Marine Data Literacy 2.0

Providing instruction for managing, converting, analyzing and displaying oceanographic station data, marine meteorological data, GIS-compatible marine and coastal data or model simulations, and mapped remote sensing imagery





Home > 4. Ocean Data View > 4.10 Ocean Fronts

4.10 Creating Isotherm-Depth Ocean Front Climatologies in ODV

1.  Run Ocean Data View, and load the special collection for the northwest Atlantic, analyses_annu_nwatl_woa09_odvpages.odv
2.  Select VIEW > LAYOUT TEMPLATES > 1 SURFACE WINDOW to see this graphic (or something very close to it).
4.  This screen shows the current isosurface variables.  Unless you have already added some, there will be only a few available.
5.  We want to add an isosurface that displays the depth of the 15-degree temperature isotherm.

Change the top line to read:


Then click ADD to effect the addition.

6.  Make sure you see the new isosurface in the list before continuing.

Click OK.

7.  Right-click on the graphic and select Z-VARIABLE.
8.  Select the new isosurface (DEPTH AT TEMPERATURE = 15) to be the Z variable.  You should see this graphic.

Notice that the isotherm of interest is several hundred meters deep in the entire area.

9.  Right-click on the graphic and select PROPERTIES
10.  Select the CONTOURS tab.  Enter these values:
  • START = 200
  • INCREMENT - leave blank
  • END = 200

Then click the << control to effect the addition.

11.  You should see the 200-m depth contour under ALREADY DEFINED.  Then click OK.
12.  This depth contour should appear on the graphic.
13.  To save the new line as a vector object, right-click on the graphic and select EXTRAS > EXPORT AS GRAPHICS OBJECT > CONTOUR LINES
14.  In the same location as the northwest Atlantic special collection, save the lines with the filename 15deg_at_200m_contour_annu_nwatl_woa09_odvwebsite_odv.gob - The GOB will be automatically added by ODV.
15.  Open the GOB contour line file in any ASCII editor.
  • Block and delete the text rows you see here

NOTE:  The data is arranged in columns of longitude (X) and latitude (Y).  And the longitude values are in the 0-360 system, that must be changed below.

16.  Go to the middle of the file to find that the POLYLINE is repeated. 
  • Block and delete the entire second appearance of the line
17.  Save the resulting file at the same location with the name 15deg_at_200m_contour_annu_nwatl_woa09_odvwebsite_odv.txt  (Note the extension is TXT, not GOB!)
19.  In the module, make these selections:
  • File contains headline - Uncheck
  • Separator - Other
  • Separator (other) - Type a single space
  • File - point to the new TXT file you just made above

Then click OK.

20.  Now you have the table in Saga, but you need to convert it to a shape.  Select MODULES > SHAPES POINTS > CONVERT A TABLE TO POINTS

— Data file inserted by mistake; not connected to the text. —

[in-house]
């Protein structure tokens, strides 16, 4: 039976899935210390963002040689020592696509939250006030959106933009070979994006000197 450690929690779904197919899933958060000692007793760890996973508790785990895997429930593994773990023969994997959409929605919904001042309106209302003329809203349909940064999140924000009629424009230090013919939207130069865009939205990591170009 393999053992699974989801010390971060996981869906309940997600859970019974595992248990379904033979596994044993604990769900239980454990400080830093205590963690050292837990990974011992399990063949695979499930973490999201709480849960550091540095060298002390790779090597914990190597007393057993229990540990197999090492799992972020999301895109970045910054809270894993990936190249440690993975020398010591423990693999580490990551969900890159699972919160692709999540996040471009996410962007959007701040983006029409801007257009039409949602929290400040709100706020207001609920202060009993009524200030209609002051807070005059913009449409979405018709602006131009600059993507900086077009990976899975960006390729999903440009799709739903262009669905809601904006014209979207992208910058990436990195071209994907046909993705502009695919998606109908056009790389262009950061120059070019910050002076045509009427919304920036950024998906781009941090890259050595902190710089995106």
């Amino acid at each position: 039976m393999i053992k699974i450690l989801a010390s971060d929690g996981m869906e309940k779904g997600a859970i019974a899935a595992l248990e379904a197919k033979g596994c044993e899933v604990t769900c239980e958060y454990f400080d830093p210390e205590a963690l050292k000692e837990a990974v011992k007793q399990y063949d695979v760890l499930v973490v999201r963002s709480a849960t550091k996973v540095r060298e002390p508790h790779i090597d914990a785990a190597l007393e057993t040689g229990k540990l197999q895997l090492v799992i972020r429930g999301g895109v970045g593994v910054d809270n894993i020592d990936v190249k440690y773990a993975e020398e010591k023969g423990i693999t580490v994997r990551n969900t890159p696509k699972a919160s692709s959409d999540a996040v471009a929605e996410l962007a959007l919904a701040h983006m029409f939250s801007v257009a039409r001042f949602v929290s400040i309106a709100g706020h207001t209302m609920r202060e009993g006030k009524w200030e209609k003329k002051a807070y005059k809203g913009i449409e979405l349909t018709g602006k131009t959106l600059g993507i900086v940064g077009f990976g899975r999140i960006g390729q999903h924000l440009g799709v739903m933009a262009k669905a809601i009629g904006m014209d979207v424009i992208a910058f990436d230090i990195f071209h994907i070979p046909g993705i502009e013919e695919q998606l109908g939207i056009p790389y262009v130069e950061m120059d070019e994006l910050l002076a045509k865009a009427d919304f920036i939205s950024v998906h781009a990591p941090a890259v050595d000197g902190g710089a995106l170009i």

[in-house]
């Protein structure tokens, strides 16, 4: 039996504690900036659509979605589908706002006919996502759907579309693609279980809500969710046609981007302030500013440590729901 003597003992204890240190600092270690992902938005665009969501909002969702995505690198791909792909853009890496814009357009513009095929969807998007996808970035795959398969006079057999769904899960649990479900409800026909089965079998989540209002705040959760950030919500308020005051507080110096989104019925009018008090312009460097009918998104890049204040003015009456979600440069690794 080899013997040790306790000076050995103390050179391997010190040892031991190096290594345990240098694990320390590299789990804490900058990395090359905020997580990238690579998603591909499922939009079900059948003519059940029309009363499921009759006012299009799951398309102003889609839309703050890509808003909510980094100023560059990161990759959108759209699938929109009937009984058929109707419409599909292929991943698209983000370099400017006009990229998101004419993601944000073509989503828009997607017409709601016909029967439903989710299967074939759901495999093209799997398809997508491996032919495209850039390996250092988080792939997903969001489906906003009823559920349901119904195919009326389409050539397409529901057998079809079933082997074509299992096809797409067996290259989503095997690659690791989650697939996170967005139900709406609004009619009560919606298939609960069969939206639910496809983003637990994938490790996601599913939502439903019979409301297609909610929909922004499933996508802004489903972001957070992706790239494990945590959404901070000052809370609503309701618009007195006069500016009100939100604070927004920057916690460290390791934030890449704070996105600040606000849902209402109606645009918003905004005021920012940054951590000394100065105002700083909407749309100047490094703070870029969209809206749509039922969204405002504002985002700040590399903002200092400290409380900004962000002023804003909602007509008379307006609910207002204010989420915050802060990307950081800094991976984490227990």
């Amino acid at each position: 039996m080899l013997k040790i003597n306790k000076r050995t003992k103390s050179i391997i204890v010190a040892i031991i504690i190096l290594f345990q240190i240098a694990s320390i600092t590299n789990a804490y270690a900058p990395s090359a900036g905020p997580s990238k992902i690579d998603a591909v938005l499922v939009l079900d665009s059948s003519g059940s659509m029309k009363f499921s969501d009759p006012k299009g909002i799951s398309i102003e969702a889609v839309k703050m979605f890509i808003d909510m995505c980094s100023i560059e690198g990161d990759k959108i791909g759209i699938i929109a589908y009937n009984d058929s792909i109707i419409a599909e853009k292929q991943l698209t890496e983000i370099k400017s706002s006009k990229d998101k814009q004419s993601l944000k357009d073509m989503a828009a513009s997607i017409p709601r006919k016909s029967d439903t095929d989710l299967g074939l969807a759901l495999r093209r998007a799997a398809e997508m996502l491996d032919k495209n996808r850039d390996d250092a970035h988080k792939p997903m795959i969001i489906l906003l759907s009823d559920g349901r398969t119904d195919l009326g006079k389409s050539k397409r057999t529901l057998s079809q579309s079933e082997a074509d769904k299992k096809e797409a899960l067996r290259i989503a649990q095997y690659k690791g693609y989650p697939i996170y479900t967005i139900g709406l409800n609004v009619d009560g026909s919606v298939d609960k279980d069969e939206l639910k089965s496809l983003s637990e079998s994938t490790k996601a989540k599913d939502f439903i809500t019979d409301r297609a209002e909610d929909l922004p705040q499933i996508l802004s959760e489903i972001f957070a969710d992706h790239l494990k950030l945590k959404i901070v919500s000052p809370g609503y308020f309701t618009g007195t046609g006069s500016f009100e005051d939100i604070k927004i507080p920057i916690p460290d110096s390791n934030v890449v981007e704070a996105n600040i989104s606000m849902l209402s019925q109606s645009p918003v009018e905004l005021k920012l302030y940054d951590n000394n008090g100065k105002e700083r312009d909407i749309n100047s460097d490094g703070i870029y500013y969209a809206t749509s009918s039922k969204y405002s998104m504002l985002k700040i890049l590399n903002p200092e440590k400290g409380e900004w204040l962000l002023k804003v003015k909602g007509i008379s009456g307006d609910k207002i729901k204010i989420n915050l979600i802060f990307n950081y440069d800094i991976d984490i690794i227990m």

21.  In the module, make these selections:
  • <<POINTS - Leave as CREATE
  • >>Table - Point to the table you just imported
  • X - Set to 1, the first column in the table
  • Y - Set to 2, the second column in the table

Then click OK.

22.  You can view the new point shape, if you wish.
23.  Now you must "transform" the point shape from a 0-360 system to a -180-to-+180 system.  Select MODULES > SHAPES TOOLS > TRANSFORM SHAPES
24.  In the modules, make these selections:
  • <<OUTPUT - Leave as CREATE
  • >>SHAPES - Point at the new point shape
  • dX - change to -360

Then click OK.

25.  You can use the usual method to save the new "transformed" shape in the folder PRODUCTS > SAGA > VECTORS with the filename 15deg_at_200m_contour_annu_nwatl_woa09_odvwebsite_odv_180_saga
26.  Here is the new shapefile displayed with the global coastline file.

NOTE1:  The file is best left as a point shape, because conversion to a line in Saga results in an attempt to close it like a polygon.

NOTE2:  Use the MAP tab in the lower left corner of Saga to get to the controls for the placement of the layers, then move the global map to the top.  The contour line produced by ODV actually extends to the left (i.e. below the North American continent), which needs to be covered up for a better display.

27.  This method just reveals the basic functions that can be used to draw, save and use the specific isotherm depth files you may need to display an ocean front.  The original data source, the World Ocean Atlas 2009 has seasons and months for this same area, which should be much better for climatological products.  Also, you must perform numerous experiments with different isotherms and depths -- alongside separately obtained maps of the currents of interest -- to find out what combination works best for you.  As you can clearly see above the Fuglister pair (15 degrees at 200 m) only works down to the latitude of Cape Hatteras, where he remarked that you would "run into the marshes" if you kept following these same values.  An entirely different pair of values should be used south of the Cape. etc. etc.  Make sure to use the CIMAS Ocean Surface Currents Atlas (reference above) to find technical descriptions of the major currents, including temperature-depth information in many cases.